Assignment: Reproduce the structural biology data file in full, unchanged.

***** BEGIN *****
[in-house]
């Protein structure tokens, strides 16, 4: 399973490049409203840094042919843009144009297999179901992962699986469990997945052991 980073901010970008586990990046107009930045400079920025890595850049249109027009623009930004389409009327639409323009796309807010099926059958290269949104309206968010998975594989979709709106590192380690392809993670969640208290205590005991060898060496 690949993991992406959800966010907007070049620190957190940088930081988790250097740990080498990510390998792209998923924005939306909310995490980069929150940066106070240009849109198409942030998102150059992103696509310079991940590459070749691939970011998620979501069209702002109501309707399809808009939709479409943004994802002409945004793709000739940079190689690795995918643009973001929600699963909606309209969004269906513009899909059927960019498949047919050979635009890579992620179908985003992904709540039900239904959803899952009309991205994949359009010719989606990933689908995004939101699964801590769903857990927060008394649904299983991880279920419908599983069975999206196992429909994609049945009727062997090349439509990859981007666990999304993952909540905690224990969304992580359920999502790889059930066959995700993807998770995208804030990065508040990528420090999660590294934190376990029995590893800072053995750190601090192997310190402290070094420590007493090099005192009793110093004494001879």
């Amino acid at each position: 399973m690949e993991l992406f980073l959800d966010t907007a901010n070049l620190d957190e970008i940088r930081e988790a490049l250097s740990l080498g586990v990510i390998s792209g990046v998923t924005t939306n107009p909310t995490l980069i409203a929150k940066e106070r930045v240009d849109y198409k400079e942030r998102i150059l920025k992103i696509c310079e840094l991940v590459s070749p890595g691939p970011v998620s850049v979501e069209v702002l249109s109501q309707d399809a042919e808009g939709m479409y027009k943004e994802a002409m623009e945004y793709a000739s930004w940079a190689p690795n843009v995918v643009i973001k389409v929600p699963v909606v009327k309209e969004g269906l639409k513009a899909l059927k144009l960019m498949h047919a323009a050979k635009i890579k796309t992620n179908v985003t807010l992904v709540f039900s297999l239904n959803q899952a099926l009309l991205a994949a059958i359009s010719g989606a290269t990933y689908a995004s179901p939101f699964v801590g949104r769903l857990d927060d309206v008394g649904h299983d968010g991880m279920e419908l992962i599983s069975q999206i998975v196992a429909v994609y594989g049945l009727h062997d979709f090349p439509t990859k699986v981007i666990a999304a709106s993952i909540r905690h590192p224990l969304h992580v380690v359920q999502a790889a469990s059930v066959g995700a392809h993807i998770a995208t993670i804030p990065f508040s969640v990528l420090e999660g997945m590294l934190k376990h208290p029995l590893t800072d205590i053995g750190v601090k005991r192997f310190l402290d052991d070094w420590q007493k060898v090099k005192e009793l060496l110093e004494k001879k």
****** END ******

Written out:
[in-house]
């Protein structure tokens, strides 16, 4: 399973490049409203840094042919843009144009297999179901992962699986469990997945052991 980073901010970008586990990046107009930045400079920025890595850049249109027009623009930004389409009327639409323009796309807010099926059958290269949104309206968010998975594989979709709106590192380690392809993670969640208290205590005991060898060496 690949993991992406959800966010907007070049620190957190940088930081988790250097740990080498990510390998792209998923924005939306909310995490980069929150940066106070240009849109198409942030998102150059992103696509310079991940590459070749691939970011998620979501069209702002109501309707399809808009939709479409943004994802002409945004793709000739940079190689690795995918643009973001929600699963909606309209969004269906513009899909059927960019498949047919050979635009890579992620179908985003992904709540039900239904959803899952009309991205994949359009010719989606990933689908995004939101699964801590769903857990927060008394649904299983991880279920419908599983069975999206196992429909994609049945009727062997090349439509990859981007666990999304993952909540905690224990969304992580359920999502790889059930066959995700993807998770995208804030990065508040990528420090999660590294934190376990029995590893800072053995750190601090192997310190402290070094420590007493090099005192009793110093004494001879």
């Amino acid at each position: 399973m690949e993991l992406f980073l959800d966010t907007a901010n070049l620190d957190e970008i940088r930081e988790a490049l250097s740990l080498g586990v990510i390998s792209g990046v998923t924005t939306n107009p909310t995490l980069i409203a929150k940066e106070r930045v240009d849109y198409k400079e942030r998102i150059l920025k992103i696509c310079e840094l991940v590459s070749p890595g691939p970011v998620s850049v979501e069209v702002l249109s109501q309707d399809a042919e808009g939709m479409y027009k943004e994802a002409m623009e945004y793709a000739s930004w940079a190689p690795n843009v995918v643009i973001k389409v929600p699963v909606v009327k309209e969004g269906l639409k513009a899909l059927k144009l960019m498949h047919a323009a050979k635009i890579k796309t992620n179908v985003t807010l992904v709540f039900s297999l239904n959803q899952a099926l009309l991205a994949a059958i359009s010719g989606a290269t990933y689908a995004s179901p939101f699964v801590g949104r769903l857990d927060d309206v008394g649904h299983d968010g991880m279920e419908l992962i599983s069975q999206i998975v196992a429909v994609y594989g049945l009727h062997d979709f090349p439509t990859k699986v981007i666990a999304a709106s993952i909540r905690h590192p224990l969304h992580v380690v359920q999502a790889a469990s059930v066959g995700a392809h993807i998770a995208t993670i804030p990065f508040s969640v990528l420090e999660g997945m590294l934190k376990h208290p029995l590893t800072d205590i053995g750190v601090k005991r192997f310190l402290d052991d070094w420590q007493k060898v090099k005192e009793l060496l110093e004494k001879k």